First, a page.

From Legendary Fictions of the Irish Celts by Patrick Kennedy
Having never enjoyed the undesirable privilege of a foregathering with an unearthly appearance, though in our youth we had passed, many many times, at the dead hour through haunted glounthaans (glens), and across the haunted fords of Ath-na-Capail, Ochnanayear, Ochayolthachawn, and many other eery aths and thubbers (fords and wells), we yet can bring to mind many of the true narratives we have heard at rustic firesides.
Of those we are about to relate, we are as sure of the good faith of the tellers as of any ordinary truth or fact that has occurred to us, but are yet of opinion that, could all circumstances connected with the occurrences be ascertained, everything related might probably be referred to natural causes. The narratives are not classified: we give them as they occur to memory, vouching for the thorough sincerity of the original reciters.
THE WOMAN IN WHITE
Pat Gill, of the county of Kildare, was driving towards Dublin, with a load of country produce. He had made a comfortable seat for himself on the car, and had plenty of hay about him and under him. He was pleasantly employed thinking of nothing in particular, dozing and giving an eye to the proceedings of his beast. He was between the mill of Baltracy and the cross roads of Borraheen, when he was startled by the appearance of a woman dressed in long white clothes, crossing the fence, and advancing into the road. She came up to the horse, and walked on with him, close by his neck. The driver chucked the beast's head to the opposite side, for fear he should tread on her feet or long robes, but she still kept as close to him as before, and sometimes he thought he could see the lower part of the horse's fore leg through her dress. The matter had now become very serious. He could not keep his eyes off the apparition; and he felt his whole frame covered with a cold perspiration. He became bewildered, and could not determine either on going on or stopping. So, the horse, finding matters left to himself jogged on apparently unconscious of his fellow-wayfarer. The centre of the cross-roads of Borraheen is or was occupied by a patch of green turf; and when they came to its edge, the white figure stood still, while a portion of the shaft of the car on that side seemed to pass through her. Gill, observing this, drew the beast at once to the other side, crying in a voice made tremulous by terror, "By your leave, ma'am! " On went horse and car, the edges of the load preventing him from seeing the white form. Having advanced two or three yards, he looked back, fearing to see a mangled body on the road behind him, but he saw, instead, the white appearance standing in the centre of the plot of grass, her hand seeming to shade her eyes, as she looked earnestly after him. Terrified as he was, he never turned his gaze till a bend in the road cut off the view.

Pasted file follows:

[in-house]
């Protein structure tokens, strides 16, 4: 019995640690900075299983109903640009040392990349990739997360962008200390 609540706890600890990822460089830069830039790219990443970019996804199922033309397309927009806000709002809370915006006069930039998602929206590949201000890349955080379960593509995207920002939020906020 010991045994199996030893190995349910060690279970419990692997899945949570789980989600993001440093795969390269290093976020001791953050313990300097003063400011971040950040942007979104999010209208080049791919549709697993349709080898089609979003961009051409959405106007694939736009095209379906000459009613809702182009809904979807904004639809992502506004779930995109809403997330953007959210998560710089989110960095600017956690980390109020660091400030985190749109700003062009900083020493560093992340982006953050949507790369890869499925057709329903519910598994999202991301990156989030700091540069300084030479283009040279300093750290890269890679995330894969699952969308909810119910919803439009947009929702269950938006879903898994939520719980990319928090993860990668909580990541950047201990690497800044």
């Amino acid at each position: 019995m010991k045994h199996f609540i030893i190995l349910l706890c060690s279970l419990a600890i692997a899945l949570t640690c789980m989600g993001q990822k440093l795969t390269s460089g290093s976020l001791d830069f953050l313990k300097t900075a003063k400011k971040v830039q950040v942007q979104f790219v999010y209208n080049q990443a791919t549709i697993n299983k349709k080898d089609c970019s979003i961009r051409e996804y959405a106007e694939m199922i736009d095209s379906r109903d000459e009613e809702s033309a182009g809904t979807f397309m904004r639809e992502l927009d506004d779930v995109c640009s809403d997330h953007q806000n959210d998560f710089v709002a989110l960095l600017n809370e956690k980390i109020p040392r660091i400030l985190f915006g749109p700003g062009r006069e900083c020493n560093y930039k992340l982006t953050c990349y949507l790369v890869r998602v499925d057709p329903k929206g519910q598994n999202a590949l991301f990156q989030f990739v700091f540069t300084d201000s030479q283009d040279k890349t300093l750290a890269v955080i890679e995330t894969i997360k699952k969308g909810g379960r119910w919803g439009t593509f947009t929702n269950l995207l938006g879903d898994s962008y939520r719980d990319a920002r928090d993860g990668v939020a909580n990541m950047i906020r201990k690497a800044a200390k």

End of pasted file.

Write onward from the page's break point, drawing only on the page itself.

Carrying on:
End of this Story
The neighbourhood of Borraheen, Baltracy, and Rathcoffey was blessed, or the contrary, in times past, by a fortune-teller and charm-concocter, Molly Anthony by name. So unedifying was her life and conversation, that the priest refused to have any religious services performed for her after death. She left a son, who had acquired some skill in curing cattle by herbs, and did not pretend to any supernatural gifts. A farmer, Pat Behan, at whose house he had remained about a fortnight, and who was well pleased with his performances, was passing near the green hills in his jaunting car, accompanied by Jack Anthony, the doctor, when, on a sudden, an old woman in a red cloak appeared to them between the bushes on the road-fence, and cried, "Jack, it's time for you to come." "Sir," said Jack to his patron, "will you excuse me for a minute, while I go to say a word to this neighbour of mine?" "Oh, to be sure!" Jack got on the fence, and passed through the bushes, but the farmer was surprised at not subsequently hearing the sound of his or her voice. He waited for about the space of a minute, and then bade his servant climb the fence, and see if Jack was about to return. The servant did as he was told, and the master observed him look along the inner side of the ditch, now to the left, and then to the right, and then straight before him, with a perplexed expression of face. The master sprung down, joined his servant, and found he had a long range of vision right and left, and up the sloping side of the green hill, and no bushes or rocks to afford concealment. Neither Jack nor the red-cloaked women were in view. It was months before the doctor presented himself before his patron, and even then his account of his disappearance was not consistent in all its parts. Our informant was acquainted with Pat Behan and Jack Anthony, and heard the former relate the adventure.
 The first of these names is pronounced by the people round Castleboro, Och-na-goppal; the others are pronounced as here phonetically spelled. The English equivalents are--the "Ford of the Horse," the "Ford of the Evil Spirits," and the "Ford of the Naked Man."
From a sad, comfortless childhood Giles Truelove developed into a reclusive and uncommunicative man whose sole passion was books. For so long they were the only meaning to his existence. But when fate eventually intervened to have the outside world intrude upon his life, he began to discover emotions that he never knew he had.
A story for the genuine booklover, penned by an Irish bookseller under the pseudonym of Ralph St. John Featherstonehaugh.
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